Scientists are looking at how soil microbes affect the binding of carbon in the earth. For example, dirt, in which only bacteria live, emits more carbon dioxide when heated than inhabited by fungi.

Earth’s soils contain three times more carbon than the atmosphere. The reason is in microorganisms (bacteria and fungi), which turn decaying matter into carbon-rich soil. But not all carbon compounds are equally lucky: some are stored for decades or even centuries, while others are quickly absorbed by microbes and turn into carbon dioxide, which rapidly evaporates.

The study showed that in the laboratory, fungal-rich soils emit less carbon dioxide when heated. In other words, fungi are needed to create soil that “binds” the carbon in the earth.

Scientists have turned to such experiments because climate change threatens to release large amounts of carbon from the earth, which will worsen global warming. As it turned out, an increase in ambient temperature encourages soil microorganisms to multiply actively, and huge hungry colonies quickly eat up easily digestible carbon compounds. And then – they pounce on the old carbon reserves, turning the eaten into carbon dioxide.

Computer models based on three factors – rising temperatures, disappearing forests, intensive farming damaging soil microbial colonies – show that by 2100, the earth will store 40% less carbon than expected.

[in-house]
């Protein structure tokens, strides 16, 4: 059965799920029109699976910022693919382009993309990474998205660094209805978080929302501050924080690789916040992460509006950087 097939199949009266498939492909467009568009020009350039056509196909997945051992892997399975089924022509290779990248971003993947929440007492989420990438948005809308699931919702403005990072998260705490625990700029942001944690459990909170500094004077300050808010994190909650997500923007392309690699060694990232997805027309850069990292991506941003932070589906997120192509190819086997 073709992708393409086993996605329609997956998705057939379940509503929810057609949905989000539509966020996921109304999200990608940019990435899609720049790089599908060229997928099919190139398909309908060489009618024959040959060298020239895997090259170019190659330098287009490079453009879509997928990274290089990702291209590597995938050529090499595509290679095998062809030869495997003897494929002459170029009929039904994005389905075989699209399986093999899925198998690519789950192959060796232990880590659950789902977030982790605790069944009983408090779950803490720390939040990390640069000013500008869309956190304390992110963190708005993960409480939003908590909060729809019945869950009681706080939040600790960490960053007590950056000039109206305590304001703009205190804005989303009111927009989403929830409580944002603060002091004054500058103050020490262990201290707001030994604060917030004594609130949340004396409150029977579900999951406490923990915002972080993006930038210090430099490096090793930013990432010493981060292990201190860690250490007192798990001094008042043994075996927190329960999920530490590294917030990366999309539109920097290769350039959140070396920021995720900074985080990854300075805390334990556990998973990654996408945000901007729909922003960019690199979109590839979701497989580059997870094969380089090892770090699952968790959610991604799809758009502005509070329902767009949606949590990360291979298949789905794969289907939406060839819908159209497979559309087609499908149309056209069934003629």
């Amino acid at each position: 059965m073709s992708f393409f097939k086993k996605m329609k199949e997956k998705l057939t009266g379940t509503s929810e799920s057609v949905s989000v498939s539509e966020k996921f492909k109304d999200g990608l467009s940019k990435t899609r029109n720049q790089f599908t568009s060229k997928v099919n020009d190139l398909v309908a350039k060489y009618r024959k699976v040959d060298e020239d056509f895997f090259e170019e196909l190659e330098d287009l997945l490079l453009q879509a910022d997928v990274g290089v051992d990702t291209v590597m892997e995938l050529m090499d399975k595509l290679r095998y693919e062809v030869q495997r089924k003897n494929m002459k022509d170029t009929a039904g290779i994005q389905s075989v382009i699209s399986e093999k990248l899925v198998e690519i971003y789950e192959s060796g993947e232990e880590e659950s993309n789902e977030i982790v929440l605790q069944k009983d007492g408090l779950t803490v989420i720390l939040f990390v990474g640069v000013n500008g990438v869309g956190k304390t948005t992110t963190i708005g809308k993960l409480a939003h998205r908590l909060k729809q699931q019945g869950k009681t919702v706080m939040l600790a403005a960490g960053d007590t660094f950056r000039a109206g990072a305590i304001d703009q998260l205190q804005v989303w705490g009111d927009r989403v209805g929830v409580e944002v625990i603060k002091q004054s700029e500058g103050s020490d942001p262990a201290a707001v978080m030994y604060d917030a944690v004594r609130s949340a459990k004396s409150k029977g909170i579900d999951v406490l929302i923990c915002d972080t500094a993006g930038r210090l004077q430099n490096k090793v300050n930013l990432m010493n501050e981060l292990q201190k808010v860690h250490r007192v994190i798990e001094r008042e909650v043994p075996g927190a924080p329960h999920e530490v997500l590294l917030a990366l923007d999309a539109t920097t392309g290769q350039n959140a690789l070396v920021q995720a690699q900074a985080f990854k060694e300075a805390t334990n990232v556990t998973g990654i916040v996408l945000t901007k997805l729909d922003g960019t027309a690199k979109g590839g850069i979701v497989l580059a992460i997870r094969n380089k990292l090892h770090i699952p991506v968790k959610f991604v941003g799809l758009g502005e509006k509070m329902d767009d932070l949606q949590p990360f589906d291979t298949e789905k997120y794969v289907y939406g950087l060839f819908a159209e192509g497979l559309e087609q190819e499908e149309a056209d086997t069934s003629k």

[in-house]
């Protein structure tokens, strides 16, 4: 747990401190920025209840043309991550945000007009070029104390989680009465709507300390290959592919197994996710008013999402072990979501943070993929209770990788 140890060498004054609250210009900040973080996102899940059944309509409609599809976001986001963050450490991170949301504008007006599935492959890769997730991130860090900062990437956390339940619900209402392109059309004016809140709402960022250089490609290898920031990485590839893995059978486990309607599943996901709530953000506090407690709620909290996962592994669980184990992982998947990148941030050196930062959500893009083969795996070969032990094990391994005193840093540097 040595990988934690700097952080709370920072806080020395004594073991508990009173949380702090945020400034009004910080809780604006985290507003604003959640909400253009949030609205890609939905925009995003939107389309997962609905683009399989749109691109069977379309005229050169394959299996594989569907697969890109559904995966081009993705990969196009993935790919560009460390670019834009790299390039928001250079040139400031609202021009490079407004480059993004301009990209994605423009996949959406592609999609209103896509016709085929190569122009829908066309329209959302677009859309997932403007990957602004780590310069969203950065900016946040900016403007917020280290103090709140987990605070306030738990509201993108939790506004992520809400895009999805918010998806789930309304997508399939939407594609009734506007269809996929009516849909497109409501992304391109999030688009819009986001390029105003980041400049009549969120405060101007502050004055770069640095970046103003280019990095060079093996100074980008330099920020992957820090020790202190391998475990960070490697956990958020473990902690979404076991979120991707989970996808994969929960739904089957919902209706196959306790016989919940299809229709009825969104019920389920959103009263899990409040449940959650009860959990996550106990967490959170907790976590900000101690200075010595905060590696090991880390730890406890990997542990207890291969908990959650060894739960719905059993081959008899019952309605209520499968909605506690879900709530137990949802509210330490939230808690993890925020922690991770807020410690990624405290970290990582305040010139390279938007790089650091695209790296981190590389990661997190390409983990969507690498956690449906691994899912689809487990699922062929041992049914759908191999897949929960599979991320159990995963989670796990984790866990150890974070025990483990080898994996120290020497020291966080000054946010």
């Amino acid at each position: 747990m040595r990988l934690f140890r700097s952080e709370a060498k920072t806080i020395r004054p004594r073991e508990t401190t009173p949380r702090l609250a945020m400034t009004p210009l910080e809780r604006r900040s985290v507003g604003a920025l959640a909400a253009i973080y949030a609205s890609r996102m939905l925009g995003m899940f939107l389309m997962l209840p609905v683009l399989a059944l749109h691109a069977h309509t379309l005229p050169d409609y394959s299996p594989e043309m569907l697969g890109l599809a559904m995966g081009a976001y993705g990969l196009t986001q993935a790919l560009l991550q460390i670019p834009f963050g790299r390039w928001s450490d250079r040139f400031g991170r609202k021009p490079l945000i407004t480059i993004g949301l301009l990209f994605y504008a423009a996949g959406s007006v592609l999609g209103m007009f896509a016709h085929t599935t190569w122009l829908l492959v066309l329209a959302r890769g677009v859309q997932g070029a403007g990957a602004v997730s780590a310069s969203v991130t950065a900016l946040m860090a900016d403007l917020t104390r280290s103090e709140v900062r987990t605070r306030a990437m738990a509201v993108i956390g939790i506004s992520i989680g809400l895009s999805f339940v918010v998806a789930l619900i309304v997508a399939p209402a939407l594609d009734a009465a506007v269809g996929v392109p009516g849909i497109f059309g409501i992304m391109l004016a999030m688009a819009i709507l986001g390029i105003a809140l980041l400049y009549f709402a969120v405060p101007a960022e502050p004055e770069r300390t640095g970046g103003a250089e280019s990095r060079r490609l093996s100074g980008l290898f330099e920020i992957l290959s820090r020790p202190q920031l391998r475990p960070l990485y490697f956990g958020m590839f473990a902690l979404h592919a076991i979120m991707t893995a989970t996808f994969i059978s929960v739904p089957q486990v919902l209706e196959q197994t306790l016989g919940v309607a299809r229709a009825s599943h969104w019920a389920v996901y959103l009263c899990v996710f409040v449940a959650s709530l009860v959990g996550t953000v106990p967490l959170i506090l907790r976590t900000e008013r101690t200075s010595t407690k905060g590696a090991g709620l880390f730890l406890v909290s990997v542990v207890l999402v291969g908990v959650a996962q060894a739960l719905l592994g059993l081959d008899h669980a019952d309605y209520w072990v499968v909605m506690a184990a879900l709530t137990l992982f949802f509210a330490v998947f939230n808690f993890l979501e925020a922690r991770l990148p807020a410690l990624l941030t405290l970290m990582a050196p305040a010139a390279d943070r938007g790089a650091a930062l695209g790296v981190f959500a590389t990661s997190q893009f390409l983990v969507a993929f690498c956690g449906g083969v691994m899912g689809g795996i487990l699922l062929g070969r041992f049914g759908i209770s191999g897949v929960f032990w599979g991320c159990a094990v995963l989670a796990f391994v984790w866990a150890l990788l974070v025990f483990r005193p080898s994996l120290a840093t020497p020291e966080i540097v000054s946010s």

But understanding the logic of creatures living in mud is not an easy task. According to scientists, soil is the most difficult community on the planet. To make the first steps easier, researchers at the University of Zurich have grown mud in a laboratory. They separated fungi and bacteria from forest soil, and then distributed them in five Petri dishes: one with fungi, one with bacteria and three with mixtures of microorganisms. Everyone was fed sugar and left alone for four months to produce mud. And then the samples were heated and measured how much carbon dioxide would be released.

Bacteria turned out to be the best soil builder, but fungi-rich soil emitted less carbon dioxide when heated than bacteria-only soil. Perhaps the reason is that fungi produce enzymes – proteins that can both build and destroy other molecules. But bacteria by themselves do not know how to produce such compounds. It turns out almost symbiosis: fungi produce protein, and bacteria “build” new soil from them. This, in turn, leads to the formation of carbon compounds with a long shelf life.

Of course, not all laboratory experiments are reproduced in nature, but this is an important step towards understanding the complex relationships within the earth. And also to develop methods for storing carbon in the soil and protect the atmosphere from unnecessary emissions.